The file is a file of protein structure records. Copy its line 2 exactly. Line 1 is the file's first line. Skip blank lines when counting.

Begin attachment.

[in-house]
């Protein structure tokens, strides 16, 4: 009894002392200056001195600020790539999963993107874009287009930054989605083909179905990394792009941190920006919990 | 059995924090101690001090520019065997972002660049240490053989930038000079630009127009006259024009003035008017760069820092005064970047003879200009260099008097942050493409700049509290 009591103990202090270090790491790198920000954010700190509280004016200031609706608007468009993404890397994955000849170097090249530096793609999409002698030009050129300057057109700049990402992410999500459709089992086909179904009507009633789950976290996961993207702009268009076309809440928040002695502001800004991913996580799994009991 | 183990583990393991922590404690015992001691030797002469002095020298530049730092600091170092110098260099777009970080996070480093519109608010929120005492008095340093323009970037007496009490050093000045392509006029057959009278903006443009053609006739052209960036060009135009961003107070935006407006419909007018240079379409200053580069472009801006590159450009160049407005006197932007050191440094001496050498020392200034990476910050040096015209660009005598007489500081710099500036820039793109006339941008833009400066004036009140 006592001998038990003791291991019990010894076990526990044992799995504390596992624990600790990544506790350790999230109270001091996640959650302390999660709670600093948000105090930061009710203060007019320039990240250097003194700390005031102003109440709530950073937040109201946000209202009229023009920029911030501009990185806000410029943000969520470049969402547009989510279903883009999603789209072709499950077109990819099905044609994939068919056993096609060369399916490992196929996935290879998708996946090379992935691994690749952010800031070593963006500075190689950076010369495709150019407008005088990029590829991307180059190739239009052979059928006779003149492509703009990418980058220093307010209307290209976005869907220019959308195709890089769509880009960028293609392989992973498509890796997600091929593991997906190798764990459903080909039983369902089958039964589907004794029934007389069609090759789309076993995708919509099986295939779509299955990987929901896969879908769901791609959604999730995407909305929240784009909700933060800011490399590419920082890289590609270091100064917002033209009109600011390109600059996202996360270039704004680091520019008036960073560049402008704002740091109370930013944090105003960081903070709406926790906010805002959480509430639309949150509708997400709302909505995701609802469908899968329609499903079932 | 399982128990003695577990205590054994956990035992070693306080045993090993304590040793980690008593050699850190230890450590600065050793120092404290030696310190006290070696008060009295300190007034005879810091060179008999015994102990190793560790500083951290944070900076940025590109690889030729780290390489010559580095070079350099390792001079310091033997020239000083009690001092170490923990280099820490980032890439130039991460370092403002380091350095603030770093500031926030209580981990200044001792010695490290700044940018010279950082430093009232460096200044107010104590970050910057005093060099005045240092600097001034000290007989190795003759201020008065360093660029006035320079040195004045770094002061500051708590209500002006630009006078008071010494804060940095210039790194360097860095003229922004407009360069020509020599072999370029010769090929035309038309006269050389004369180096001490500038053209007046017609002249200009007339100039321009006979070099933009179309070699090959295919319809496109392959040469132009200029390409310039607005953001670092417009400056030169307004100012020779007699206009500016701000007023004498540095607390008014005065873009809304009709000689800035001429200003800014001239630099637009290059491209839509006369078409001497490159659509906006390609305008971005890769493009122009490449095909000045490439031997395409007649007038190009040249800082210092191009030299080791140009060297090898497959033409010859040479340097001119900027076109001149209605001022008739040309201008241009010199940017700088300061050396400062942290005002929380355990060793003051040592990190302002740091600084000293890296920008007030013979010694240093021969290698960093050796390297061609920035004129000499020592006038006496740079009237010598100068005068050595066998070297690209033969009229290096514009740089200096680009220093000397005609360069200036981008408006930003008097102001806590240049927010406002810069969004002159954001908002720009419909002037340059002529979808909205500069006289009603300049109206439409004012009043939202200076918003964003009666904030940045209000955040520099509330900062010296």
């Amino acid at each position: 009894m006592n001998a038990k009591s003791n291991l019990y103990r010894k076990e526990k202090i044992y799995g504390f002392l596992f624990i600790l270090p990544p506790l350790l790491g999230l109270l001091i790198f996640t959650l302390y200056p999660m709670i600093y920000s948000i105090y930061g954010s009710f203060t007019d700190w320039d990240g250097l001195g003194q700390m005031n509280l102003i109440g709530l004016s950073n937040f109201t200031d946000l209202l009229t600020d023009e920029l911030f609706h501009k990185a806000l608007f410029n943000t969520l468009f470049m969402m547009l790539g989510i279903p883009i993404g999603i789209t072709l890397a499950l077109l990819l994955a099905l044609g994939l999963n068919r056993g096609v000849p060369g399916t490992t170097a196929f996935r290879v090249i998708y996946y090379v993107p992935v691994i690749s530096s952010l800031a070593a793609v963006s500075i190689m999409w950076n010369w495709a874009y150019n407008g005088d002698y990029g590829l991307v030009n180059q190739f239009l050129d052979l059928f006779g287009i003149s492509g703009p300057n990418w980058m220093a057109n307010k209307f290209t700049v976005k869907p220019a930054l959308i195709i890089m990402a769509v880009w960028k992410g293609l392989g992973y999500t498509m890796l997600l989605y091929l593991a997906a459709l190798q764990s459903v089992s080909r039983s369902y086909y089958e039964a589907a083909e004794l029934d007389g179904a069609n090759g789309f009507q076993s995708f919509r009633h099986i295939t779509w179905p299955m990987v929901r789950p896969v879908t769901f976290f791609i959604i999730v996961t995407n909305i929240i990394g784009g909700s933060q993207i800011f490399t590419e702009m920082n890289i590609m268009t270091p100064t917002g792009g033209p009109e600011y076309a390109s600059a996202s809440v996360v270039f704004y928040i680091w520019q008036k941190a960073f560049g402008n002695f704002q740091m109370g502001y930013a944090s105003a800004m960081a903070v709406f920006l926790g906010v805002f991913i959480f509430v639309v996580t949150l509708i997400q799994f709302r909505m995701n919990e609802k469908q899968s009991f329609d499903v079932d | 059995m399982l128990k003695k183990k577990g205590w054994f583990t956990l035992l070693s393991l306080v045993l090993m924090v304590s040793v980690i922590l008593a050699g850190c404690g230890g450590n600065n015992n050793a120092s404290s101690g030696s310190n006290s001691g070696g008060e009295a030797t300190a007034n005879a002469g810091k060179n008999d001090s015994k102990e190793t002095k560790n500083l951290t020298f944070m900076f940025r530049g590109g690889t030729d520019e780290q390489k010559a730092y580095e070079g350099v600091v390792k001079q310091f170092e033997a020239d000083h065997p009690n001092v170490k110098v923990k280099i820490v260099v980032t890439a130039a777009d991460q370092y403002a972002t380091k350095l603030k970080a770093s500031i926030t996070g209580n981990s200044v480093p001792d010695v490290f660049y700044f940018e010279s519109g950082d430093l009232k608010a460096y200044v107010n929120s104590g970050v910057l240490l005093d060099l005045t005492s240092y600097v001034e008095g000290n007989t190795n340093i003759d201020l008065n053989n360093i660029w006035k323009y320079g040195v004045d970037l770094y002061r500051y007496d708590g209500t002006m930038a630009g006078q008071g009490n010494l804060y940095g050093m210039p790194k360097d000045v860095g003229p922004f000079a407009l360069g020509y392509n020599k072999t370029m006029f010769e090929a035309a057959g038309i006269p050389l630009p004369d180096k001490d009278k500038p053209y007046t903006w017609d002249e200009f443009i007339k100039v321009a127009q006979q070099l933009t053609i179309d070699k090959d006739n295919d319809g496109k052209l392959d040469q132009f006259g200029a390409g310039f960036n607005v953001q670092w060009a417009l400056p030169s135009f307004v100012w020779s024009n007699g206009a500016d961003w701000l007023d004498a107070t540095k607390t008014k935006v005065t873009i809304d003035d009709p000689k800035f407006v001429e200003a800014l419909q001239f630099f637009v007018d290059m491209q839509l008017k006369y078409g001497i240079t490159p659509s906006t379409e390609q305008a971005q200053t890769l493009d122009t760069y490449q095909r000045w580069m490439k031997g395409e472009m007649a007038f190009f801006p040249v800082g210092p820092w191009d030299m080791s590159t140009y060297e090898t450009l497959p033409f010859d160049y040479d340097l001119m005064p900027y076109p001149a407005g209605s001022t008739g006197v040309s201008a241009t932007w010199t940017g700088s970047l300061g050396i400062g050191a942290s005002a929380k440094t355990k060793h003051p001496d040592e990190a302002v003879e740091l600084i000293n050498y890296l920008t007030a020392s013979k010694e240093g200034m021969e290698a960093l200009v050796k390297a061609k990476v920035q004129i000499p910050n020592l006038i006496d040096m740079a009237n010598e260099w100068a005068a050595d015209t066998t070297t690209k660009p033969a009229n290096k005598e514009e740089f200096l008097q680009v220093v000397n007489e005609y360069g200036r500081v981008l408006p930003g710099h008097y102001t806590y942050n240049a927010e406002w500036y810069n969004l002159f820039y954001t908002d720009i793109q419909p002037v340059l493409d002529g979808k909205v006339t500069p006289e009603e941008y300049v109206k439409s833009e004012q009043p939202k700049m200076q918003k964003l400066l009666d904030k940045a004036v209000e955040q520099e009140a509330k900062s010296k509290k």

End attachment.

């Protein structure tokens, strides 16, 4: 009894002392200056001195600020790539999963993107874009287009930054989605083909179905990394792009941190920006919990 | 059995924090101690001090520019065997972002660049240490053989930038000079630009127009006259024009003035008017760069820092005064970047003879200009260099008097942050493409700049509290 009591103990202090270090790491790198920000954010700190509280004016200031609706608007468009993404890397994955000849170097090249530096793609999409002698030009050129300057057109700049990402992410999500459709089992086909179904009507009633789950976290996961993207702009268009076309809440928040002695502001800004991913996580799994009991 | 183990583990393991922590404690015992001691030797002469002095020298530049730092600091170092110098260099777009970080996070480093519109608010929120005492008095340093323009970037007496009490050093000045392509006029057959009278903006443009053609006739052209960036060009135009961003107070935006407006419909007018240079379409200053580069472009801006590159450009160049407005006197932007050191440094001496050498020392200034990476910050040096015209660009005598007489500081710099500036820039793109006339941008833009400066004036009140 006592001998038990003791291991019990010894076990526990044992799995504390596992624990600790990544506790350790999230109270001091996640959650302390999660709670600093948000105090930061009710203060007019320039990240250097003194700390005031102003109440709530950073937040109201946000209202009229023009920029911030501009990185806000410029943000969520470049969402547009989510279903883009999603789209072709499950077109990819099905044609994939068919056993096609060369399916490992196929996935290879998708996946090379992935691994690749952010800031070593963006500075190689950076010369495709150019407008005088990029590829991307180059190739239009052979059928006779003149492509703009990418980058220093307010209307290209976005869907220019959308195709890089769509880009960028293609392989992973498509890796997600091929593991997906190798764990459903080909039983369902089958039964589907004794029934007389069609090759789309076993995708919509099986295939779509299955990987929901896969879908769901791609959604999730995407909305929240784009909700933060800011490399590419920082890289590609270091100064917002033209009109600011390109600059996202996360270039704004680091520019008036960073560049402008704002740091109370930013944090105003960081903070709406926790906010805002959480509430639309949150509708997400709302909505995701609802469908899968329609499903079932 | 399982128990003695577990205590054994956990035992070693306080045993090993304590040793980690008593050699850190230890450590600065050793120092404290030696310190006290070696008060009295300190007034005879810091060179008999015994102990190793560790500083951290944070900076940025590109690889030729780290390489010559580095070079350099390792001079310091033997020239000083009690001092170490923990280099820490980032890439130039991460370092403002380091350095603030770093500031926030209580981990200044001792010695490290700044940018010279950082430093009232460096200044107010104590970050910057005093060099005045240092600097001034000290007989190795003759201020008065360093660029006035320079040195004045770094002061500051708590209500002006630009006078008071010494804060940095210039790194360097860095003229922004407009360069020509020599072999370029010769090929035309038309006269050389004369180096001490500038053209007046017609002249200009007339100039321009006979070099933009179309070699090959295919319809496109392959040469132009200029390409310039607005953001670092417009400056030169307004100012020779007699206009500016701000007023004498540095607390008014005065873009809304009709000689800035001429200003800014001239630099637009290059491209839509006369078409001497490159659509906006390609305008971005890769493009122009490449095909000045490439031997395409007649007038190009040249800082210092191009030299080791140009060297090898497959033409010859040479340097001119900027076109001149209605001022008739040309201008241009010199940017700088300061050396400062942290005002929380355990060793003051040592990190302002740091600084000293890296920008007030013979010694240093021969290698960093050796390297061609920035004129000499020592006038006496740079009237010598100068005068050595066998070297690209033969009229290096514009740089200096680009220093000397005609360069200036981008408006930003008097102001806590240049927010406002810069969004002159954001908002720009419909002037340059002529979808909205500069006289009603300049109206439409004012009043939202200076918003964003009666904030940045209000955040520099509330900062010296």